You might have seen the story on November 22 in the New York Times, about Grey Gardens, the legendary East Hampton vacation home owned by journalist Sally Quinn and her late husband, Washington Post editor Ben Bradlee. The 28-room home at 3 West End Road and Lilly Pond Lane in the Georgia Pond neighborhood of East Hampston, NY, is one of a handful with somewhat of a cult following. Those followers and more descended on the home for an estate sale the weekend before Thanksgiving, the most faithful camping out for first place in line at four am.
But was anyone in line from Dallas, or even Texas?
A young Dallas man with deep family roots in real estate was there. John Perry-Miller, 18, nephew of Dave Perry-Miller, whose name is on the door of one of the most successful luxury brokerages in North Texas, says he first learned about Grey Gardens from Uncle Dave and his father, Ralph Perry-Miller. They talked about it, he saw the movie, and he was hooked. Piggy-backing the trip east onto an audition at American University, John was fifth in line for the sale, staking his place at 7 a.m. for the ten a.m. opening.
Oh yes. The temperature was 33 degrees outside while he waited.
In the days of Camelot, “Big Edie” Bouvier Beale and her daughter “Little Edie” Beale — Jacqueline Kennedy Onassis’ aunt and cousin— made the house famous for their style and dreadful lack of housekeeping. The Beales bought the vacation estate in 1923, by 1971 the house was in squalor and actually once condemned. What is better than peeking behind the rodent-infested draperies of high society? The Beale women became the subjects of a Broadway musical and an HBO movie that brought the house into focus.
Quinn and Bradlee, the power couple who ruled the DC social scene since their marriage in 1978, bought the house in 1979 for $220,000 — “all it needs is a coat of paint” Edie had said breezily. (The Bradlee’s poured millions into it.) Bradlee died in 2014, and Quinn put the house up for sale earlier this year. It has a contract, but like most real estate transactions, the identity of the buyer is being kept secret.
The contract stipulated that the house would be empty of furnishings, so Sally Quinn did what any homeowner would do: she had an estate sale. People came in from afar to see the fabled estate, and buy a piece of memorabilia. The home was quickly emptied of everything, even the personalized drinking glasses, even the stationary.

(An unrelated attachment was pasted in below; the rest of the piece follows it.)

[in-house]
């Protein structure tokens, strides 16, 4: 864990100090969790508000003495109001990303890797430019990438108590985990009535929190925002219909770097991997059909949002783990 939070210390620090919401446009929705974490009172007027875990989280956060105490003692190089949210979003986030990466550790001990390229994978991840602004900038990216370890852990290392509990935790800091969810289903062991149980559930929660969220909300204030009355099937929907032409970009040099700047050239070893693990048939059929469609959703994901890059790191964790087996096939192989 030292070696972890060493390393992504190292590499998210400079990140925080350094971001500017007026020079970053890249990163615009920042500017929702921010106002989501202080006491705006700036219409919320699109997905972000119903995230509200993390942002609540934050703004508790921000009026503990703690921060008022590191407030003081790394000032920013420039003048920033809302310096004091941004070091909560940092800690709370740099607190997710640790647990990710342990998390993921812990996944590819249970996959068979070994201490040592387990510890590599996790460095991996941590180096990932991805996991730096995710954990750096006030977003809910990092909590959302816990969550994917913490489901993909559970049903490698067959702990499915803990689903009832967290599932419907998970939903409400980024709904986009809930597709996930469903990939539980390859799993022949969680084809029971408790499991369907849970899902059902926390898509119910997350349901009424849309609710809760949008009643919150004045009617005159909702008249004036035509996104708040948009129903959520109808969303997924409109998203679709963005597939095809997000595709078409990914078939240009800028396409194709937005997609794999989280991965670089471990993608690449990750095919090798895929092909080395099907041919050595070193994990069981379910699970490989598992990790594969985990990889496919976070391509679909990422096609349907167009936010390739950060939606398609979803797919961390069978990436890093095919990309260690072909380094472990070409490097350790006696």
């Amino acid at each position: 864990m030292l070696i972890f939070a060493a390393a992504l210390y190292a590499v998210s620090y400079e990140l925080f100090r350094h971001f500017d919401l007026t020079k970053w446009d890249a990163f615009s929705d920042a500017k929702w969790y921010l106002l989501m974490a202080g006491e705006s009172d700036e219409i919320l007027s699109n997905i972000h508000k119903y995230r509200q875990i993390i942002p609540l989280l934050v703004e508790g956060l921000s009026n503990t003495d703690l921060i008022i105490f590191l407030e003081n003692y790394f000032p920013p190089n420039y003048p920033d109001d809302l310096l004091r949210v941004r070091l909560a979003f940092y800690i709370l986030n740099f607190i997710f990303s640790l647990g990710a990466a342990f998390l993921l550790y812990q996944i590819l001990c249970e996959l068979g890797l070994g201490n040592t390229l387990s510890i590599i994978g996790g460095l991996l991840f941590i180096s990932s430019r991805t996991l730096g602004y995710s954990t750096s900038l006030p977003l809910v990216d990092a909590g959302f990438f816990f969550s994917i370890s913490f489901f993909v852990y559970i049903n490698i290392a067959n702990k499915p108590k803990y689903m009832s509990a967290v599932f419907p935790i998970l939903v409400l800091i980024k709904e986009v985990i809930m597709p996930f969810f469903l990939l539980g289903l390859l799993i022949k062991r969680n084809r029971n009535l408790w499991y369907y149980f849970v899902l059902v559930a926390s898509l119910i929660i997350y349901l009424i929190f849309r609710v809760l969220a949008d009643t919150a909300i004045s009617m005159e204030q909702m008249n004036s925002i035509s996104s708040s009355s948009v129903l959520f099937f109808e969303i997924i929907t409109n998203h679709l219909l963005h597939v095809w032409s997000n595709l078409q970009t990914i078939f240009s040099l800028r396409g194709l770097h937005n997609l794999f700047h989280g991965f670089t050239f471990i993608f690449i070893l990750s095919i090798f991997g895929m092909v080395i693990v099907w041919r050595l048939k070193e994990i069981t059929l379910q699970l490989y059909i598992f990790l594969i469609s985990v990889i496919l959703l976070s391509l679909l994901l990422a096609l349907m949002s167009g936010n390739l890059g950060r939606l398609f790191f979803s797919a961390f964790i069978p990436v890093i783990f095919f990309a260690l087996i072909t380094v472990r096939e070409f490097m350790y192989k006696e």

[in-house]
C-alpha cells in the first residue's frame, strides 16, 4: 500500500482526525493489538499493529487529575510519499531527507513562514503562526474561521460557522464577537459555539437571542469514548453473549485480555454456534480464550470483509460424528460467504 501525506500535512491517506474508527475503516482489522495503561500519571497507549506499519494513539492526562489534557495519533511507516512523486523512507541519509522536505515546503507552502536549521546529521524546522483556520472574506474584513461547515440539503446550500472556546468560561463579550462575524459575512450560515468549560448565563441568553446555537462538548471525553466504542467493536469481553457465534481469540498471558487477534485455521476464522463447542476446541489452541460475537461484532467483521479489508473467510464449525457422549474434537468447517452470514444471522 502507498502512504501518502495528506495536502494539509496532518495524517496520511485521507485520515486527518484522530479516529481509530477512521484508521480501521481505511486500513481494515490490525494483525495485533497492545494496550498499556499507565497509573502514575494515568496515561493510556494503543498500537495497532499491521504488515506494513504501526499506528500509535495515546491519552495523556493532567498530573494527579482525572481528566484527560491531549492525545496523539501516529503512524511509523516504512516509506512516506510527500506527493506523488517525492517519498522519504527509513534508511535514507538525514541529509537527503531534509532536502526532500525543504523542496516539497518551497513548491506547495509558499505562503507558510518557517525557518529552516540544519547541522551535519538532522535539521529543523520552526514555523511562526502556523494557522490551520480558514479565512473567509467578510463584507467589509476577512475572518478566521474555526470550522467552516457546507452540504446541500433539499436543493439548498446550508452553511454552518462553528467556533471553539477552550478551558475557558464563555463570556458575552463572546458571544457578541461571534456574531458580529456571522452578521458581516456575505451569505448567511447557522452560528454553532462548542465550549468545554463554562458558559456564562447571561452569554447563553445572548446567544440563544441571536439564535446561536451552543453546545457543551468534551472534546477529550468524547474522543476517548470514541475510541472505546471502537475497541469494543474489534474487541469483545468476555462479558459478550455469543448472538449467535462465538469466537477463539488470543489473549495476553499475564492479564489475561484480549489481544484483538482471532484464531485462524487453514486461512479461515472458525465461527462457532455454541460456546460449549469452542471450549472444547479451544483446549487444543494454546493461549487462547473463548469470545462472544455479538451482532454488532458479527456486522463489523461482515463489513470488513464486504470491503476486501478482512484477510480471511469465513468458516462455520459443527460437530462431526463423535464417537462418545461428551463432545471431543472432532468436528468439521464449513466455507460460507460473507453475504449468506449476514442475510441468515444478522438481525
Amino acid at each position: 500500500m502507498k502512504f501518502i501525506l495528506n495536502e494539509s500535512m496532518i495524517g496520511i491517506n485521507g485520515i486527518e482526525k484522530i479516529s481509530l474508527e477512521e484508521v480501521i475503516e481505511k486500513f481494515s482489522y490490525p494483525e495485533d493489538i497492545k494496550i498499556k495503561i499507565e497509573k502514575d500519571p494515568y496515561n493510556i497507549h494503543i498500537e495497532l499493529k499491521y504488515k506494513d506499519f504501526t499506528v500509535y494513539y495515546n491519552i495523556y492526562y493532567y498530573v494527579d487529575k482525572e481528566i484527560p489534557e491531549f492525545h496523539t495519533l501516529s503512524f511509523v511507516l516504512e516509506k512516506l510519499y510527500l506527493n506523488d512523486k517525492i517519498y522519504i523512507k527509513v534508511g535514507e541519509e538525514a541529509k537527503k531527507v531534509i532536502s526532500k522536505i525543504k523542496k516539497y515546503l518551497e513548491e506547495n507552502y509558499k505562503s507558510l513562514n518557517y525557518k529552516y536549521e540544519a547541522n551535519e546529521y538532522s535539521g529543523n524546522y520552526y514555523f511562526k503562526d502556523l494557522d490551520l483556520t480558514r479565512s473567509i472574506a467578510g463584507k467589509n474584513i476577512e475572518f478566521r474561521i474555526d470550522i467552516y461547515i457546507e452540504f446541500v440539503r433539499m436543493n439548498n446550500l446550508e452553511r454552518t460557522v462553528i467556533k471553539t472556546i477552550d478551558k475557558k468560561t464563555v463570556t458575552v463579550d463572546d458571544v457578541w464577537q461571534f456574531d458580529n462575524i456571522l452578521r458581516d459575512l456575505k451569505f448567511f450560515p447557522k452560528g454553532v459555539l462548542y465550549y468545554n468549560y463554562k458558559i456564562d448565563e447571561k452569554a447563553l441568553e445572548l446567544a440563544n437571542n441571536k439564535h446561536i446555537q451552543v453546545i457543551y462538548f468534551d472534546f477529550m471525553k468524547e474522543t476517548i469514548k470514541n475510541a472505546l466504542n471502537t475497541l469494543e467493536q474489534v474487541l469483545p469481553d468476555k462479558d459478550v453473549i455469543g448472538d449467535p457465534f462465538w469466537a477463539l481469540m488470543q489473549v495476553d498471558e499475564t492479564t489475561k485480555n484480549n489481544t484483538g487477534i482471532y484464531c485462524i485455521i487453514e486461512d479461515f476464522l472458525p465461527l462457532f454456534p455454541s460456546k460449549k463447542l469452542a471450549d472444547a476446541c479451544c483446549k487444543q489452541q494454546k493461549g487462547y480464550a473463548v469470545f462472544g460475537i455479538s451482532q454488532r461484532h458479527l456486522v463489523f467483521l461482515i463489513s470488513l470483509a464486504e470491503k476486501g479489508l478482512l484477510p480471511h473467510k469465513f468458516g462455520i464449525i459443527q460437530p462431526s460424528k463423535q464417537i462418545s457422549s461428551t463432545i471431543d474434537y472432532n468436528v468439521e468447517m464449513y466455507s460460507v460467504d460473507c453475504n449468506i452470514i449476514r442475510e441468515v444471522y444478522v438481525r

John, age 18, was on his way to a college interview at American University the following day. There was no way he could stay away, and his enthusiasm was apparent to the New York Times reporter who was covering the sale:
“They really lived on their own terms,” Mr. Perry-Miller said of the Beales. “I think they’re incredible role models. Their discourse, their arguments, always ended in mutual respect. They lived in the moment, which is a good thing and a bad thing. As Little Edie said, ‘It’s very difficult to keep the line between the past and the present.’”
“My parents said: ‘When are you ever going to get a chance to see Grey Gardens?’”
Buyers started lining up at 4 a.m. despite the cold, and the items were sold by Friday evening, the first day of the estate sale.
John Perry-Miller bought a pair of Adirondack chairs ($295 each); an original slipcovered armchair ($350), and a set of plastic cups printed with the words “Grey Gardens” ($25), the latter, he says, commissioned by Sally Quinn.
“The sale was civilized, but cut throat,” says John, who found himself talking to another shopper, Josh Klinghoffer, lead guitarist for Red Hot Chili Peppers, while waiting in line. He also met the son of the author of Fiddler on the Roof.
Most of the buyers were middle aged interior designers and architects, including the very first buyer in line, who was from Maine. The pricing on pieces was surprisingly reasonable, says John, $750 each for the original chaise lounges, one of the original Louis IV chairs with a rattan back and threadbare fabric on the skirt, covered in cat scratches, $650. House stationary sold out early. People were even buying up the original flagstone in the yard. Which led me to ask John, instilled with Perry-Miller real estate curiosity and intuition — will Grey Gardens be torn down?
“No,” said John, “and we were all trying to get an inkling of who the buyer is, but the house will not be torn down. They are saving the Tiffany lamp in the kitchen and the original iron stove.”
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About the cut throat customers: while perusing the furnishings, John spied a beautiful desk and phoned his dad to describe it.
“There is this desk I need to buy,” said John.
Another buyer overheard, literally ran up and ripped the tag off the desk, and said, “nope, too late.”
The same buyer snagged the $650 chair with the cat scratches and carried it downstairs. On the way down, he lost his footing and dropped the treasured chair, which fell to the first floor.
“It was like time froze,” says John. “Everyone was gasping, looking to see if the chair was okay as it fell, definitely more concerned about the chair than the person holding it.”
It was, after all, a treasure of Grey Gardens.
Oh yes, John did miss his flight out of Islip, but told the Times it was well worth it.
“I felt like I got to really take my time and have my moment with the house that has meant so much to me for most of my life.”